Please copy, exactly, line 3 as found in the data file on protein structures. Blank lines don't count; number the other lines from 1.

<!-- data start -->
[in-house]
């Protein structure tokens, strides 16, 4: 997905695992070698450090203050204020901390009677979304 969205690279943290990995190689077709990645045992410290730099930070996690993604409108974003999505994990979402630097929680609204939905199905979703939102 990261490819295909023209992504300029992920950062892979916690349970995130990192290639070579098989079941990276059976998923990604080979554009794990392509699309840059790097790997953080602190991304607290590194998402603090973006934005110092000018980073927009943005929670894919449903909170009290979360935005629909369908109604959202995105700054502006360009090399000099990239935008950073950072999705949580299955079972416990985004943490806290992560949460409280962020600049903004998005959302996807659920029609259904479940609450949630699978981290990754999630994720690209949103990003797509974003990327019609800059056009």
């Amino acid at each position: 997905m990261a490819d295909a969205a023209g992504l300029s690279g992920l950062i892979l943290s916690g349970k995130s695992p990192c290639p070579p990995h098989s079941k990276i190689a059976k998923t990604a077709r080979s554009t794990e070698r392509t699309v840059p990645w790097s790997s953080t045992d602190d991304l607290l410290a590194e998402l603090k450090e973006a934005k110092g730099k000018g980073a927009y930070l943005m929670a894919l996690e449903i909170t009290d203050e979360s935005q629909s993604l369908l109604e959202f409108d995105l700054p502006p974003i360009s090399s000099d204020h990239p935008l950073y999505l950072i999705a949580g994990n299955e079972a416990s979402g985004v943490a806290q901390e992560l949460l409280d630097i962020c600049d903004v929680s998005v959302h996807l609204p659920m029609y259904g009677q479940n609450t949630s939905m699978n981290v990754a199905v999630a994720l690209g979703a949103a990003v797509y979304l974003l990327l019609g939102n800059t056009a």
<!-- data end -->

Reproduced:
């Amino acid at each position: 997905m990261a490819d295909a969205a023209g992504l300029s690279g992920l950062i892979l943290s916690g349970k995130s695992p990192c290639p070579p990995h098989s079941k990276i190689a059976k998923t990604a077709r080979s554009t794990e070698r392509t699309v840059p990645w790097s790997s953080t045992d602190d991304l607290l410290a590194e998402l603090k450090e973006a934005k110092g730099k000018g980073a927009y930070l943005m929670a894919l996690e449903i909170t009290d203050e979360s935005q629909s993604l369908l109604e959202f409108d995105l700054p502006p974003i360009s090399s000099d204020h990239p935008l950073y999505l950072i999705a949580g994990n299955e079972a416990s979402g985004v943490a806290q901390e992560l949460l409280d630097i962020c600049d903004v929680s998005v959302h996807l609204p659920m029609y259904g009677q479940n609450t949630s939905m699978n981290v990754a199905v999630a994720l690209g979703a949103a990003v797509y979304l974003l990327l019609g939102n800059t056009a």